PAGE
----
Indian Country 52 #51 – Useless Crime Data
“The U.S. Justice Department does not adequately collect or use crime statistics from Native American tribes, a problem that has left the department with stale and “virtually useless” crime data, according to a new internal watchdog report released on Thursday.
The finding, by the department’s inspector general, is one of a number of flaws identified in how the government has executed its legal requirements under the 2010 Tribal Law and Order Act.
That law requires the Justice Department to provide legal and investigative assistance to tribes and to collect data about crimes committed in American Indian country, which comprises 567 federally recognized tribal lands. The law was enacted in response to high rates of violent crime documented back in 2002.
But in the seven years since the law was passed, the inspector general found, little progress has been made.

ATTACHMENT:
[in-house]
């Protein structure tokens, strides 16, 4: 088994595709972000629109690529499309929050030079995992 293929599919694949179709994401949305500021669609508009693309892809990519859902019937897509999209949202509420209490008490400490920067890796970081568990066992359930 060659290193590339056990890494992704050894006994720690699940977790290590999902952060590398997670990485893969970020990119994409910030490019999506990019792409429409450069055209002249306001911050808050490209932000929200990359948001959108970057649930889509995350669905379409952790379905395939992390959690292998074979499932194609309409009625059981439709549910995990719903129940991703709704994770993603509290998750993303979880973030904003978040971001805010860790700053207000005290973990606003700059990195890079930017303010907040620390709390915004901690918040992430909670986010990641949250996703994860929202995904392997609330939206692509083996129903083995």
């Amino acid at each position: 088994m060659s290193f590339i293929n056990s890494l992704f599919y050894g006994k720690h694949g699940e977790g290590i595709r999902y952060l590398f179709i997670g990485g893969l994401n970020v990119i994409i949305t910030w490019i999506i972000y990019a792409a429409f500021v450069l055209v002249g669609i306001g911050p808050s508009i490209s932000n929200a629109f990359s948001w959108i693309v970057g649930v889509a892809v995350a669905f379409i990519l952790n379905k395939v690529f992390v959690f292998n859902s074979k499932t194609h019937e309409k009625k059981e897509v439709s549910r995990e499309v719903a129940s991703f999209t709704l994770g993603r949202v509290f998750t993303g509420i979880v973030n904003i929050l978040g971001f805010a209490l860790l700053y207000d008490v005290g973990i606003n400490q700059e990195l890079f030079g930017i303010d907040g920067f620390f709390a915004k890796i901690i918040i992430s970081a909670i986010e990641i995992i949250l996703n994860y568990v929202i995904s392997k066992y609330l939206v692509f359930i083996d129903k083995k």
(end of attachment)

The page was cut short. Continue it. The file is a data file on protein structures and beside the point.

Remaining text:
The department and its investigative components, such as the Federal Bureau of Investigation and the Drug Enforcement Administration, “still lack a coordinated approach to overseeing the assistance it provides in Indian country,” the report says.
“Further, the department has not prioritized assistance to Indian country at the level consistent with its public statements or annual reports to Congress.”
The law, for instance, requires the Justice Department’s Bureau of Justice Statistics to collect crime data. However, to date, its data collection and reporting efforts are “still in development.””
– Rueters, Crime data in Native American tribal lands ‘virtually useless’: watchdog.
Download the 18″x24″ poster (.pdf), Indian Country 52 #51 – Useless Crime Data.
Indian Country 52
Indian Country 52 is a weekly project by David Bernie that uses the medium of posters that promote issues and stories in Indian Country. Follow the series: Indian Country 52
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